The relevance of the content in the e-module to the task to be performed in the workplace is a prime motivator for learners’ learning. A collaboration between a corporate expert and trainer who knows the needs of the learners first-hand would be ideal. Informal chats on what are the common skills gaps seen in the workplace in a particular industry could draw attention to key areas that should be the focus of the eLearning module. Alternatively, if a corporate expert is not available, a good starting point to write eLearning modules is to make a list of “Frequently Asked Questions” learners have on the topic and to consider how to respond to these questions in a clear and memorable manner. Remember, eLearning resources are not meant to be comprehensive as a textbook. They are meant to meet learners’ immediate needs.
2. Map The Learning Outcomes
Map the learning outcomes for all the topics in the eLearning module before each topic is elaborated on further. Clear learning outcomes need to be stated for each topic to keep it focused. The learning outcomes for all the topics could then be weaved into a single storyline to help learners connect the dots from one topic to another. Whether learners are given a free choice to select the topic to be covered or forced to complete the topics in an ordered sequence, the storyline makes the learning journey explicit to learners. The decision as to whether learners need to cover all the topics in the eLearning module or as they like needs to be made early. A rewards system within the eLearning module (for example, unlocking a toolbox of resources or a badge), a graded assignment, or workplace requirement could be considered to motivate learners in continuing their learning journey.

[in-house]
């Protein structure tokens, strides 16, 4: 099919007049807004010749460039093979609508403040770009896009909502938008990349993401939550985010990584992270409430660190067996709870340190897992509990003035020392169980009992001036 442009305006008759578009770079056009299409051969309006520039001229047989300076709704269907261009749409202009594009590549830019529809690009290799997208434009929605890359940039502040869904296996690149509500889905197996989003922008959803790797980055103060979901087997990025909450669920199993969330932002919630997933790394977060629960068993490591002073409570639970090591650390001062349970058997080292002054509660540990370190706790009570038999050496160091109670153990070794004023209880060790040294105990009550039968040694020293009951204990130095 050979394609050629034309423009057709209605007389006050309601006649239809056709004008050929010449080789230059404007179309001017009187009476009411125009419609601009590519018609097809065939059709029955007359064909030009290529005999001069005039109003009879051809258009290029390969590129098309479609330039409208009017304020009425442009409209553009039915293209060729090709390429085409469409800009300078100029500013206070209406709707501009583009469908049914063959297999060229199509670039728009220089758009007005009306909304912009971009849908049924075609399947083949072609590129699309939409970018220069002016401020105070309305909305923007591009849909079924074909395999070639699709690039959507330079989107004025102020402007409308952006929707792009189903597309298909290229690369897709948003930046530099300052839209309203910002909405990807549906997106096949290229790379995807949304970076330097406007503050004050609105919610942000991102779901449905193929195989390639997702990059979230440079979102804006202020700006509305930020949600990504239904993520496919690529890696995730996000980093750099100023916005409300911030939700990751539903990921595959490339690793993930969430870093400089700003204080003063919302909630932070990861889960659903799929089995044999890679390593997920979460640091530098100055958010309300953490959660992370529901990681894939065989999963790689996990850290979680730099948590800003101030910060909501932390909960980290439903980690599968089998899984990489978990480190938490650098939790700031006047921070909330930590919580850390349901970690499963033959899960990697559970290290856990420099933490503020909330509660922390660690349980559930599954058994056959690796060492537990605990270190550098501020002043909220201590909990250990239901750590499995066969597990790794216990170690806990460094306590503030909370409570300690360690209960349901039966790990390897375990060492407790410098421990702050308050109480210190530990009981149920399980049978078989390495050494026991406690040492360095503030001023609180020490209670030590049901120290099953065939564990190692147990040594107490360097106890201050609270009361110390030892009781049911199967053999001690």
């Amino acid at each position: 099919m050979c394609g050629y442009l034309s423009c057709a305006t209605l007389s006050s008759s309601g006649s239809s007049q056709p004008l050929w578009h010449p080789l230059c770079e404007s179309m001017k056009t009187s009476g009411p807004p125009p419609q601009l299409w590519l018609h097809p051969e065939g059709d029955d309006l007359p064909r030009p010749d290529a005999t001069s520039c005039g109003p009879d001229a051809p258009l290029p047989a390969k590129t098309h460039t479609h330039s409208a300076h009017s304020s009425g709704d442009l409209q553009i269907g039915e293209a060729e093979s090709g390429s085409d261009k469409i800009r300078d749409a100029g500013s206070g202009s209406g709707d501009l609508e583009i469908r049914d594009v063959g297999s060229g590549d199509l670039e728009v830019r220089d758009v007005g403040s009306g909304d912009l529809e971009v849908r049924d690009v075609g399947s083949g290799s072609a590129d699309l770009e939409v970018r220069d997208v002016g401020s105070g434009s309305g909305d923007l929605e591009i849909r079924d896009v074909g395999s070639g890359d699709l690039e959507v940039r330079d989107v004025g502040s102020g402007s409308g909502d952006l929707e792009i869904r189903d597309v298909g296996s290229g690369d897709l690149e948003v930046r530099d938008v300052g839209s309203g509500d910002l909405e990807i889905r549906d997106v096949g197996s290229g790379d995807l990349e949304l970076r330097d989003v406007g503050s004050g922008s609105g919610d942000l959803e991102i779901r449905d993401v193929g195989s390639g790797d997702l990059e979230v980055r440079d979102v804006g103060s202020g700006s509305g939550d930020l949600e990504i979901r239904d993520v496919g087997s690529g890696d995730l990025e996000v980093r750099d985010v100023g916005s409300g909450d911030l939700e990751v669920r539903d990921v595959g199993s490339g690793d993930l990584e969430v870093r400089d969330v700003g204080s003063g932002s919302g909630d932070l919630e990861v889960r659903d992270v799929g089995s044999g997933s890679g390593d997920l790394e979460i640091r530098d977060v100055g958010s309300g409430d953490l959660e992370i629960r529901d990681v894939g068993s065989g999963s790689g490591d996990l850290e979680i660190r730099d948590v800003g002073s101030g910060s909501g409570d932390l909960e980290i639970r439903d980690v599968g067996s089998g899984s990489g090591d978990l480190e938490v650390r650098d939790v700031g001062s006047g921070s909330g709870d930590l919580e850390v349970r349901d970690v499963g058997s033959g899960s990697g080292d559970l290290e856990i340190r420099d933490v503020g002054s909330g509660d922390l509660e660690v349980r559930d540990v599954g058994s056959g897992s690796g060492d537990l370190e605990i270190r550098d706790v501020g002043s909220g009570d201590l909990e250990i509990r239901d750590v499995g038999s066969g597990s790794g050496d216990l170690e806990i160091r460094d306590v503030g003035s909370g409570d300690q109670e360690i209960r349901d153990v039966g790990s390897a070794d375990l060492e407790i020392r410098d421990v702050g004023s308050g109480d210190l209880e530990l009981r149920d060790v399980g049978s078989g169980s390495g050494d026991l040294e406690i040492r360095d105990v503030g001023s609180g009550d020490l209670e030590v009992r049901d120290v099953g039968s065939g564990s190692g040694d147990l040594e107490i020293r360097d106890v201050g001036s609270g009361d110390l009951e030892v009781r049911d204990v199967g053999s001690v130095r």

3. Chunk The Resources
Learners in the eLearning space have short attention spans. Each topic needs to be written in bite-sized pieces rather than presented in a narrative manner like an article. A variation in the flavor in each chunk could keep the learning interesting. For example, in a module on writing business emails, there could be a topic on writing email chasers. The first section in this topic could focus on writing emails to chase for work updates, executed using animated video with pauses for activities like MCQs and jigsaw puzzles (about four minutes long); the second section could focus on writing diplomatic emails to bosses, executed using simple animation with graphics (about four minutes long); while the third section could focus on tips to ensure that the email was written in the right tone, executed using pure animated video (about one minute long).